The protein encoded by the adenovirus E1A gene has several biological activities including the stimulation of transcription of some genes, the repression of transcription of other genes, and cell immortalization and transformation. This proposal will examine two aspects of the E1A. First, it is now generally accepted that nuclear proteins, of which E1A is an example, contain within their primary sequences discrete regions that target them to the nucleus. E1A is unusual in that it contains two nuclear targeting domains that are differentially used during development. The fine structure of these domains will be assessed as well as the exact time during development when each is used. The experiments will be performed in the convenient model system, oocytes and embryos of the frog Xenopus laevis. E1A mutants will be constructed such that certain amino acid residues are deleted from the protein. In addition, chimeric proteins will be constructed that fuse certain regions of E1A to B-galactosidase. All constructions will be performed at the DNA level, and the resulting mutant proteins will be expressed either in vitro or in vivo. The second aspect of E1A to be examined is its rate of turnover. E1A normally has a very short half-life within cells. This proposal will extend preliminary observations that E1A turnover is related to mRNA translation and that the amino terminal region of E1A is indispensible for instability. This proposal will assess the connection between E1A translation and instability. These experiments will also make use of deletion and chimeric E1A mutants similar to those described above. Protein turnover will be assayed in injected Xenopus oocytes and transfected somatic cells. E1A greatly influences growth control of cells. Therefore, a deciphering of the mechanism by which it enters the nucleus, where it exerts its effects, and the length of time it remains active within cells are of crucial importance for our understanding of cancer.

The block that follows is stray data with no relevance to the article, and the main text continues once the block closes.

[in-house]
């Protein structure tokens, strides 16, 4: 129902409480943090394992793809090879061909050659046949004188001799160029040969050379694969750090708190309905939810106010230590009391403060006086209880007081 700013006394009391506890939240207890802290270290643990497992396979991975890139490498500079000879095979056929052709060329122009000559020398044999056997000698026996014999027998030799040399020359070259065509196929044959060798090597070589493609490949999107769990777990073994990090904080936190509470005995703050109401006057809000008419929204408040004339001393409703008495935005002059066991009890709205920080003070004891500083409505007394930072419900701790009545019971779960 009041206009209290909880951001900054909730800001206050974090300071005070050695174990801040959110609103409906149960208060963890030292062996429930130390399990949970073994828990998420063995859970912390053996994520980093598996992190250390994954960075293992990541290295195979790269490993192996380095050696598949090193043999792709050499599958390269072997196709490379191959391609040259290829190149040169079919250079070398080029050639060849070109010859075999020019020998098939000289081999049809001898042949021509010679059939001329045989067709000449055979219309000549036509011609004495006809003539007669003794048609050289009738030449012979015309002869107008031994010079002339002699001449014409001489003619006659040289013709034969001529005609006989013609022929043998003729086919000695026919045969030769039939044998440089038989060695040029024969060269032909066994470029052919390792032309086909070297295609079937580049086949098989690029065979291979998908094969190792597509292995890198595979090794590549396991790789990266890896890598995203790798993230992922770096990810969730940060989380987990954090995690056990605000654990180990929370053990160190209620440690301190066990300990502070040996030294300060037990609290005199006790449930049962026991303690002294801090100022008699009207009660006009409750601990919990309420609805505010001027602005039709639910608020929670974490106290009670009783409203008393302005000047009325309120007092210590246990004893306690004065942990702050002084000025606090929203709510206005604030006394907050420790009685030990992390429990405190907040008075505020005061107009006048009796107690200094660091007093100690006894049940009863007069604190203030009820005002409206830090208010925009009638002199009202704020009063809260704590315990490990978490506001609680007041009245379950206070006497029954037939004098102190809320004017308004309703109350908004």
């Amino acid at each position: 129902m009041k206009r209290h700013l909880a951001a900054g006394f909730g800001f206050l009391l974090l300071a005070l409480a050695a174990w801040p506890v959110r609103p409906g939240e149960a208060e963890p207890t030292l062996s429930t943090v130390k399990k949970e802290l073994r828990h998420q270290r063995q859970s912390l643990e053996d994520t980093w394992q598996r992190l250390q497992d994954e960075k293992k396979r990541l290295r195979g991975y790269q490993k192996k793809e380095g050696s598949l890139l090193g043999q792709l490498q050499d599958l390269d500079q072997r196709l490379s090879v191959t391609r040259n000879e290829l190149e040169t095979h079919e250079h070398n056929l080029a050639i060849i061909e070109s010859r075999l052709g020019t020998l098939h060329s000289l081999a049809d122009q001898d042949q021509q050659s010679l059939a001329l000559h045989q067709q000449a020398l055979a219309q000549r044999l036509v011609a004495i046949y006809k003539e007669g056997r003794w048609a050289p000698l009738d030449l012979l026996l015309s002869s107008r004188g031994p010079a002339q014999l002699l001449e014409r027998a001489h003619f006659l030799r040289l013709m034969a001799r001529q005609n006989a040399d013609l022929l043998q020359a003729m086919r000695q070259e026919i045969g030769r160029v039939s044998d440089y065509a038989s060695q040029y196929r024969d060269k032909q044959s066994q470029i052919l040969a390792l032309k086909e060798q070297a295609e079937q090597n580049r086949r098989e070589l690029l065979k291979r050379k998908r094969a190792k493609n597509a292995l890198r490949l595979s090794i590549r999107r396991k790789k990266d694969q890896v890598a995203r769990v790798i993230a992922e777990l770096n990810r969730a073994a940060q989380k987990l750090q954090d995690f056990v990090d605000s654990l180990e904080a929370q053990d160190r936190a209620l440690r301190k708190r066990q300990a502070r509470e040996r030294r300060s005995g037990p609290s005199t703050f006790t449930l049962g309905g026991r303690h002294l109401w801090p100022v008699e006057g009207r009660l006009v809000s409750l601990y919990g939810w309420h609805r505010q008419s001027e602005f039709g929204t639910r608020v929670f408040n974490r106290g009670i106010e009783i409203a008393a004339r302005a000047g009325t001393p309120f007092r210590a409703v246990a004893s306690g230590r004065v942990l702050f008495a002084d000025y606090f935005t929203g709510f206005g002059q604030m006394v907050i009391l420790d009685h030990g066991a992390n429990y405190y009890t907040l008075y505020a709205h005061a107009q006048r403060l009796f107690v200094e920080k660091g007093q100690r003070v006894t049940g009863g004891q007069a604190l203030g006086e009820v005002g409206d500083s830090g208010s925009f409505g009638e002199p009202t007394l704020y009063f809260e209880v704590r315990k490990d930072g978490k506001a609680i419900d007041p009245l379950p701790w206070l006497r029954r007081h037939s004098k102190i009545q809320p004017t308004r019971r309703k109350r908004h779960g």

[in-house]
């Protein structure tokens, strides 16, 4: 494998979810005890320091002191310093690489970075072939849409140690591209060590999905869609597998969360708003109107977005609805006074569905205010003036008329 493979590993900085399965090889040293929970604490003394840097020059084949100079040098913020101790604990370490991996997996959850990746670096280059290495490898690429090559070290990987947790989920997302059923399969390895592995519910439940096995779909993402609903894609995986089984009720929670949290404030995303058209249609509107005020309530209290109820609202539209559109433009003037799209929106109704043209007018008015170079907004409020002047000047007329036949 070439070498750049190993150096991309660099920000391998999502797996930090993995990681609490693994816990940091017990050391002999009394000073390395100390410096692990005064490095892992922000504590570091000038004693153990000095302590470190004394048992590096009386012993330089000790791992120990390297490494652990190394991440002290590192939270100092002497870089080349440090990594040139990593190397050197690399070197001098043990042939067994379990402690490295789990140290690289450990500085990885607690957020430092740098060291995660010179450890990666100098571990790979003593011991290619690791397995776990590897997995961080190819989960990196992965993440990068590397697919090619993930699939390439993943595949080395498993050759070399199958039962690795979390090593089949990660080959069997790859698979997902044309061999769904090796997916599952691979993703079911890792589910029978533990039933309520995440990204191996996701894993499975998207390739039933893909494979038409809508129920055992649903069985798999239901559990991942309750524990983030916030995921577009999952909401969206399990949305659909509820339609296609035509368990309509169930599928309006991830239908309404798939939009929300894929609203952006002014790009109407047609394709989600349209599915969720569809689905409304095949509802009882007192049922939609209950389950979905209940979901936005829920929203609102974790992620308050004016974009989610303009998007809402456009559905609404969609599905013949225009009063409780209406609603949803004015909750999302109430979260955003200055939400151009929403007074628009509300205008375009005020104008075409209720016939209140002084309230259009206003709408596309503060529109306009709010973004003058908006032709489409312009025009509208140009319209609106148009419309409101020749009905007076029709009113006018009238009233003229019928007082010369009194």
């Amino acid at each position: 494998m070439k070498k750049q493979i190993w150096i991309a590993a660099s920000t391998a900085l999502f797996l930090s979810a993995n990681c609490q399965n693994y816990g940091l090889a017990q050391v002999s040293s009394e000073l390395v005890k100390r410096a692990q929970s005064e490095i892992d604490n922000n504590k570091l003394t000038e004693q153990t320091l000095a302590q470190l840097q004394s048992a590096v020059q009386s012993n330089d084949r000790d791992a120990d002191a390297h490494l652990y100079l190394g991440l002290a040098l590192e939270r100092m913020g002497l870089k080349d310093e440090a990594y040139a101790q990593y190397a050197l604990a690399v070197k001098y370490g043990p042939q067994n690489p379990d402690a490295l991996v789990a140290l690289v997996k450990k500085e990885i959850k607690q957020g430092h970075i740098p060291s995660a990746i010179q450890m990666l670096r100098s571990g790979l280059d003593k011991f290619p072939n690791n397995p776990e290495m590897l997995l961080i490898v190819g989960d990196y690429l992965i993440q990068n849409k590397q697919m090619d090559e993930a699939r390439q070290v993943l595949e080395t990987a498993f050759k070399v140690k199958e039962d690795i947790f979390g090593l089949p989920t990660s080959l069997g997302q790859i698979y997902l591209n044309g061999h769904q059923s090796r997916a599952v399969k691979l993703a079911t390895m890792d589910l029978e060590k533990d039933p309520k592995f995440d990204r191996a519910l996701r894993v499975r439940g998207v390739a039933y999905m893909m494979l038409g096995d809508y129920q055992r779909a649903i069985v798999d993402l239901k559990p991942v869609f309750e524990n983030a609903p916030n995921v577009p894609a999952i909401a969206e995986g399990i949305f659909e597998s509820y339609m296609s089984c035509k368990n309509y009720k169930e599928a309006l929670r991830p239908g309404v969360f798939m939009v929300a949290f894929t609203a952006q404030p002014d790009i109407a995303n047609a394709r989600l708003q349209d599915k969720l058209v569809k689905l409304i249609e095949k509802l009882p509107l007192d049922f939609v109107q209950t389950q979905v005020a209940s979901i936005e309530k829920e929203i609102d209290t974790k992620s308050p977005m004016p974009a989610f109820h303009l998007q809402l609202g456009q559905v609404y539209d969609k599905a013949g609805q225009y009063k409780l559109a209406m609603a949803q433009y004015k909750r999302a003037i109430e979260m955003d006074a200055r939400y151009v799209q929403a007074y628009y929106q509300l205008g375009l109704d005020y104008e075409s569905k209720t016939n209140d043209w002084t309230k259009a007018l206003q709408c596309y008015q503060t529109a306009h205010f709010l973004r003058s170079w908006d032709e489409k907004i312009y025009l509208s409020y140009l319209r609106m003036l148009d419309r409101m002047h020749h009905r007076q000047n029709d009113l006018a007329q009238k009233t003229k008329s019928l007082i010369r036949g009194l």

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National Cancer Institute (NCI)
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Molecular Cytology Study Section (CTY)
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Worcester Foundation for Biomedical Research
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